7 Tips for First-Time Home Buyers

January 6, 2021

Does your new year’s resolution involve purchasing your first home? Buying a home is a huge accomplishment and can be a fantastic investment in your future. Here are 7 tips to help with your home-buying journey!

  1. Talk to a lender early

The very first step towards buying a home is determining your budget by getting in touch with a lender. A lender will take into consideration your income, debts, and credit score. They will then give you a “Pre-approval letter” that states the bank will lend you up to a certain amount for your home purchase. If the amount is lower than you would like, your lender can advise on how you can increase your pre-approval limit by either increasing your income, saving a larger down payment, or paying off certain debts. When meeting with your lender, ask them how much to expect to pay for a monthly payment and ensure this is within your budget. It can also be helpful to talk to a lender in advance before you are ready to buy. They can advise on ways to build credit so that you are ready when the time comes.

    2. You don’t always need a 20% down payment 

It is a common myth that you need to have 20% to make a down payment on a home. This is far from true! Many factors are involved when determining the exact down payment needed such as property type and your credit score, but it is common for buyers to make down payments of 10%-15%. There are even FHA loan programs that require as little as 3.5% down. Sometimes home prices are going up more quickly than you could save for a larger downpayment and it can be more financially advantageous to buy sooner with a lower downpayment. One downside of having a down payment less than 20% is that you will need to pay Private Mortgage Insurance (PMI) on your loan. Talk to your lender about how much this would be–it might be less than your are expecting. PMI only needs to be paid until the loan-to-value ratio drops below 80%.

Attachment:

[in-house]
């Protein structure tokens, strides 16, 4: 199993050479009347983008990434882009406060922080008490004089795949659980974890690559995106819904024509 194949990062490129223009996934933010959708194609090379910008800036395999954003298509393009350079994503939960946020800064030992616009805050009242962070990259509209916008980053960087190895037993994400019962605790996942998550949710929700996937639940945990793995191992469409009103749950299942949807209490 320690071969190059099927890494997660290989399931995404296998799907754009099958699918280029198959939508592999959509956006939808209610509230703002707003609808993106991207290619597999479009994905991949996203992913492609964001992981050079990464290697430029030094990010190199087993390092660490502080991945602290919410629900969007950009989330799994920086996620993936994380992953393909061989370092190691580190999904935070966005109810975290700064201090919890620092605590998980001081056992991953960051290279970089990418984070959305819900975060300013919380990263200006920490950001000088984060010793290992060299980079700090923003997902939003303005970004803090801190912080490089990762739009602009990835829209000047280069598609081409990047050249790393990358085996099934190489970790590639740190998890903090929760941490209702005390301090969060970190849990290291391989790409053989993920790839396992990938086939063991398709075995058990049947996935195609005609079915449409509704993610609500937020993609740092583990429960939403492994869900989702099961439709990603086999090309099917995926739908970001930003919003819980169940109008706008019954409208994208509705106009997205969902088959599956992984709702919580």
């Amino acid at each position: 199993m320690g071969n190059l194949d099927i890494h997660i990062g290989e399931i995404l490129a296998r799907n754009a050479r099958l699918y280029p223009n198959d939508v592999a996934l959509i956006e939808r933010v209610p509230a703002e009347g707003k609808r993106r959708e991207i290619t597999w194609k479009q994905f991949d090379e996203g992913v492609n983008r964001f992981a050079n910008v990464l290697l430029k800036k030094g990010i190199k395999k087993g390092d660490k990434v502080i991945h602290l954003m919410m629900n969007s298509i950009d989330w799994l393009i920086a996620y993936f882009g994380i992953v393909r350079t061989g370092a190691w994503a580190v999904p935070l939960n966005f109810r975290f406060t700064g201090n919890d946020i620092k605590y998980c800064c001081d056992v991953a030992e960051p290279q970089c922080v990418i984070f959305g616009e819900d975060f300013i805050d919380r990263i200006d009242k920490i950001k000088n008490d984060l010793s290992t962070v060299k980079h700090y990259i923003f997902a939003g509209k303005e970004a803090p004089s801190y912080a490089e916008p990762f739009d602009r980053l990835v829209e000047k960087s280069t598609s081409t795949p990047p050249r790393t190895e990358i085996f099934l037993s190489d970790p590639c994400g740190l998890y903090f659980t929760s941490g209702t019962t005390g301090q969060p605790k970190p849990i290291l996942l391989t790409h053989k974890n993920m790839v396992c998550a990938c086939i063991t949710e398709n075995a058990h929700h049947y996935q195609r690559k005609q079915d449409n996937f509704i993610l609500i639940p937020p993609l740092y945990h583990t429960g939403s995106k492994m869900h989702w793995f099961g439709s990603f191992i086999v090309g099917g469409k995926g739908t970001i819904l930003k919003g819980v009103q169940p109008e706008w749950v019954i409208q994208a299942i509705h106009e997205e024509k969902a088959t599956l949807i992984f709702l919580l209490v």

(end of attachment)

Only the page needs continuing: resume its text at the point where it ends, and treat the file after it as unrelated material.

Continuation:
3. Interview Real Estate Agents

It is important that your agent is a good fit. Buying a home is the largest purchase most people will make in their lives and it’s crucial to work with an agent you feel comfortable with and trust. It can be helpful to interview several real estate agents to see who works best with you and your goals. Your real estate agent will be an invaluable resource to advise on local knowledge, market insights, and negotiation tactics.

    4. Consider Condos and Single Family Homes

Single-family homes and condos each have their benefits. SFHs can be more desirable for buyers who require a yard/outdoor space. Condos can win in the low maintenance department–typically the HOA (home owners association) will take care of things like trash collection, snow removal, and exterior maintenance of the units. Condo owners pay a certain amount monthly or quarterly that goes toward general expenses for the complex and utilities. Both can be great options.

    5. Budget for Closing Costs

One expense that some buyers don’t plan for is closing costs. Closing costs are typically split between the buyer and seller and include appraisal fee, title and escrow fees, and loan fees. Ask your lender what to expect for closing costs to ensure that you have adequate funds available for both closing costs and the down payment.

    6. Plan for Updates & Renovations 

Once you have made an offer on a home, it is important to get it inspected by a professional home inspector. The inspector will advise on any potential safety hazards as well as what might need to be updated or replaced in the near future. Home ownership always requires some level of budget for routine maintenance and “un-sexy” upgrades. Some older homes might need plumbing or electrical updates or a new furnace or hot water heater. And then, of course, you might want to change your home’s finishes to update the style. When watching HGTV, it can seem super easy to just tear down a wall or flip a kitchen. In reality, home updates can be costly and require the help of professionals. If you’re particularly handy you can probably do a lot yourself but be realistic about what isn’t in your wheelhouse and budget accordingly.

    7. This doesn’t have to be your forever home

Buying a home feels like a very big step and it can be tempting to want your first home to be your dream home.  If your dream home isn’t in the budget though, it can still be financially advantageous and a great experience to buy a home. You can build equity for 2-5 years and get that much closer to your long-term goals!

Image courtesy of daveramsey.com

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